In 1801 the family moved to Bath, the fashionable town. To us these days it's beautifully Georgian and "period": to her of course it was brand new, wide, clean, bustling, hot. She disliked Bath and felt ill at the thought of the move. This is the other element in her novels: the irruption of the city, of the sophisticated, of the rakish, of modern fashions.
It was not modernity she disliked as such, but the raging vanity and frivolity of fashion, and the young women and men who took it up, and even the older people who aped it - this she mocked, in her novelist's person, and I think despaired at it, in her own.
Jane Austen knew love (but he died). She was engaged (but she changed her mind the next day). We don't know exactly what happened because her sister destroyed years of the only records, her minute letters to her, lest later biographers find out private family doings. Cassandra tried to keep in reality what Jane brought out best in fiction.
Her six complete novels were Sense and Sensibility (written simply by 'A Lady') in 1811, Pride and Prejudice (by the Author of "Sense and Sensibility") in 1813, Mansfield Park (by the Author of S&S and P&P) in 1814, Emma (by the Author of P&P etc. etc.) in 1816/late 1815, and Persuasion and Northanger Abbey in 1818, by the Author of "Pride and Prejudice", "Mansfield-Park" etc.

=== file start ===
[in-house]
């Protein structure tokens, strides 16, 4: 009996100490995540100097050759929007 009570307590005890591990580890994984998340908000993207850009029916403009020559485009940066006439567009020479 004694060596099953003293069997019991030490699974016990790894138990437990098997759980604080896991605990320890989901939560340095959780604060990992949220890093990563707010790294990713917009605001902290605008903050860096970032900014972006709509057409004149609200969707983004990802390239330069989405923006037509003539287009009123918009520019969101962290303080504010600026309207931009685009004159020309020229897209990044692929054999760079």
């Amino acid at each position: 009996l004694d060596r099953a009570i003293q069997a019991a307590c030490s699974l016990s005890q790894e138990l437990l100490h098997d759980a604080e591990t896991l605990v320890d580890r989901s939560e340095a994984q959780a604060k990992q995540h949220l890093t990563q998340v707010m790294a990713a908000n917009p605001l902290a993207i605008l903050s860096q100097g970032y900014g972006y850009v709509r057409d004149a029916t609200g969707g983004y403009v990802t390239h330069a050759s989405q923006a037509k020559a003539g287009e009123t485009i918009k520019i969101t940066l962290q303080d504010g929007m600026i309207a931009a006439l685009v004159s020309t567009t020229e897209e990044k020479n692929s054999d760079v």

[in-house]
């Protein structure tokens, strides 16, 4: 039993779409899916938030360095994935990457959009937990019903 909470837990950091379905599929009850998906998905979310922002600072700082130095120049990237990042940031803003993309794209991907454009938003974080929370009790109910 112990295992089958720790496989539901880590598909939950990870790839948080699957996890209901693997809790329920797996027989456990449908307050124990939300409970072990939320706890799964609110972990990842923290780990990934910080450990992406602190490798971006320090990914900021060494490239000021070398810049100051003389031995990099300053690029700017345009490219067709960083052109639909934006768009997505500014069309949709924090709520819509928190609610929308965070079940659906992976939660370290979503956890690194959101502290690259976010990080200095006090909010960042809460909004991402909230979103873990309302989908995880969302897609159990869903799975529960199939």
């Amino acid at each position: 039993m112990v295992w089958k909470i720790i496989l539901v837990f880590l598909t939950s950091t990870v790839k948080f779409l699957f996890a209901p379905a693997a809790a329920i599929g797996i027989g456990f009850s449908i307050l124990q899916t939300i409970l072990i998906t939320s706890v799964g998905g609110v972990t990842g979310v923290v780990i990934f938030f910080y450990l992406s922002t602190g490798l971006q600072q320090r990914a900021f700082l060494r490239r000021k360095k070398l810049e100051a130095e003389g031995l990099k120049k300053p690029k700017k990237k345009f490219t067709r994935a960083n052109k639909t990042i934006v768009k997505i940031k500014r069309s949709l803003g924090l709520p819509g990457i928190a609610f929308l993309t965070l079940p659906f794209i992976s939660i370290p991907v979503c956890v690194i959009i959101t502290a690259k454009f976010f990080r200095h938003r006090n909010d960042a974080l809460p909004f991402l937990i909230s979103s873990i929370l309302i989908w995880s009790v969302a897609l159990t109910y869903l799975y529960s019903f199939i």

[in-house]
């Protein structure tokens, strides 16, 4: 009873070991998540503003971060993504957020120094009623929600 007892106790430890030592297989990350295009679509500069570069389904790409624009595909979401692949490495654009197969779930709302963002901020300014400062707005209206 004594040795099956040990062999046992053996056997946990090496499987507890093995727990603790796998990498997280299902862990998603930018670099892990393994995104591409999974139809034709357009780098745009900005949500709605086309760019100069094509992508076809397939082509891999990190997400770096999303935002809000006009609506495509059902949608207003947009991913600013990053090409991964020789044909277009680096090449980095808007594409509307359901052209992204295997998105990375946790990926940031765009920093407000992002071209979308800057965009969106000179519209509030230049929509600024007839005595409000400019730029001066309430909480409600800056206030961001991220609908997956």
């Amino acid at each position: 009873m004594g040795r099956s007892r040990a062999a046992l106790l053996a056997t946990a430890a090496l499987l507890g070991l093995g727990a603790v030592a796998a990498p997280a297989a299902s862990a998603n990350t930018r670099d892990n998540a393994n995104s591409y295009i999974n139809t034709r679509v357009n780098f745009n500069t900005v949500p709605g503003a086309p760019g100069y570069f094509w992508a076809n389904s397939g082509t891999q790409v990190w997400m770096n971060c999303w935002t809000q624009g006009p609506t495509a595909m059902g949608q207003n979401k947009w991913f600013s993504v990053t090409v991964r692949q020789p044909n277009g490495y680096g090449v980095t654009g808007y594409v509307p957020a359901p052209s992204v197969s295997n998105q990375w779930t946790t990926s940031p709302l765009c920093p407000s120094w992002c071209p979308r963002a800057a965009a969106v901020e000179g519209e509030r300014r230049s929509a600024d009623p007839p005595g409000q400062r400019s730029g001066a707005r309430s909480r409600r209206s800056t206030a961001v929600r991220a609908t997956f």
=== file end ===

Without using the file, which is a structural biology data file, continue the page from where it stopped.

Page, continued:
Even in these last two she was anonymous on the title page, but printed with them was a biographical memoir of the author, by her nephew J.E. Austen-Leigh, the Vicar of Bray, in which he reveals her name and that the hand that held the pen now lies mouldering in the grave. His account and her letters are the main source of information for her life.